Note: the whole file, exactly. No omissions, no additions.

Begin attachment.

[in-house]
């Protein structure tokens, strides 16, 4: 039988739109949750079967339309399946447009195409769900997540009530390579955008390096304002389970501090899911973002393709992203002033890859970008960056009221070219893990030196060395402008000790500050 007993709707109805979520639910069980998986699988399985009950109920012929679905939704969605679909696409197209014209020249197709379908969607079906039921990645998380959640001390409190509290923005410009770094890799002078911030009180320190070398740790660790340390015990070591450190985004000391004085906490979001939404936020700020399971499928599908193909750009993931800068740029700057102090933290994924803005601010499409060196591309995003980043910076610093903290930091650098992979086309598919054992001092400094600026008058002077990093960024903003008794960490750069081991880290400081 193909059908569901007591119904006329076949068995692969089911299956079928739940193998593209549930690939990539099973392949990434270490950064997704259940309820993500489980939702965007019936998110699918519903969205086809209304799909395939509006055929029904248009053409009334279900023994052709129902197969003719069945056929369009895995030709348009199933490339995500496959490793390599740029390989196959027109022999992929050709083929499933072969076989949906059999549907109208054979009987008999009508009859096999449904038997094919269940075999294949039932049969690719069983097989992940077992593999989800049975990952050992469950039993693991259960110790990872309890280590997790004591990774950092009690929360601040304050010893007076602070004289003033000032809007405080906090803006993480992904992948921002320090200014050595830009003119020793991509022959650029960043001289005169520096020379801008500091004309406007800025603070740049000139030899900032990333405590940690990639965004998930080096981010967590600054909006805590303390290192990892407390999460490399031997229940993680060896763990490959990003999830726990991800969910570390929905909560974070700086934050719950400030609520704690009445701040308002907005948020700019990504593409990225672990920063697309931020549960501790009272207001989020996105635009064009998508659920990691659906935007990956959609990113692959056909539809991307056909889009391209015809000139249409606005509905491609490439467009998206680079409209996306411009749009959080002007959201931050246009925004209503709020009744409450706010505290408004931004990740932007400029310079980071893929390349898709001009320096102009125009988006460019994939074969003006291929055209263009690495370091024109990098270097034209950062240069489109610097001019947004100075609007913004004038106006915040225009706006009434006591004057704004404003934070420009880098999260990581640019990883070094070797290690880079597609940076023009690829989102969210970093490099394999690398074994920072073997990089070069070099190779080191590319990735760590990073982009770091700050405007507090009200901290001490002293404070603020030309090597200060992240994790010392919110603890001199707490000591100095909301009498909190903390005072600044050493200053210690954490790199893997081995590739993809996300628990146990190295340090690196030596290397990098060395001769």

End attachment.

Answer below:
[in-house]
């Protein structure tokens, strides 16, 4: 039988739109949750079967339309399946447009195409769900997540009530390579955008390096304002389970501090899911973002393709992203002033890859970008960056009221070219893990030196060395402008000790500050 007993709707109805979520639910069980998986699988399985009950109920012929679905939704969605679909696409197209014209020249197709379908969607079906039921990645998380959640001390409190509290923005410009770094890799002078911030009180320190070398740790660790340390015990070591450190985004000391004085906490979001939404936020700020399971499928599908193909750009993931800068740029700057102090933290994924803005601010499409060196591309995003980043910076610093903290930091650098992979086309598919054992001092400094600026008058002077990093960024903003008794960490750069081991880290400081 193909059908569901007591119904006329076949068995692969089911299956079928739940193998593209549930690939990539099973392949990434270490950064997704259940309820993500489980939702965007019936998110699918519903969205086809209304799909395939509006055929029904248009053409009334279900023994052709129902197969003719069945056929369009895995030709348009199933490339995500496959490793390599740029390989196959027109022999992929050709083929499933072969076989949906059999549907109208054979009987008999009508009859096999449904038997094919269940075999294949039932049969690719069983097989992940077992593999989800049975990952050992469950039993693991259960110790990872309890280590997790004591990774950092009690929360601040304050010893007076602070004289003033000032809007405080906090803006993480992904992948921002320090200014050595830009003119020793991509022959650029960043001289005169520096020379801008500091004309406007800025603070740049000139030899900032990333405590940690990639965004998930080096981010967590600054909006805590303390290192990892407390999460490399031997229940993680060896763990490959990003999830726990991800969910570390929905909560974070700086934050719950400030609520704690009445701040308002907005948020700019990504593409990225672990920063697309931020549960501790009272207001989020996105635009064009998508659920990691659906935007990956959609990113692959056909539809991307056909889009391209015809000139249409606005509905491609490439467009998206680079409209996306411009749009959080002007959201931050246009925004209503709020009744409450706010505290408004931004990740932007400029310079980071893929390349898709001009320096102009125009988006460019994939074969003006291929055209263009690495370091024109990098270097034209950062240069489109610097001019947004100075609007913004004038106006915040225009706006009434006591004057704004404003934070420009880098999260990581640019990883070094070797290690880079597609940076023009690829989102969210970093490099394999690398074994920072073997990089070069070099190779080191590319990735760590990073982009770091700050405007507090009200901290001490002293404070603020030309090597200060992240994790010392919110603890001199707490000591100095909301009498909190903390005072600044050493200053210690954490790199893997081995590739993809996300628990146990190295340090690196030596290397990098060395001769």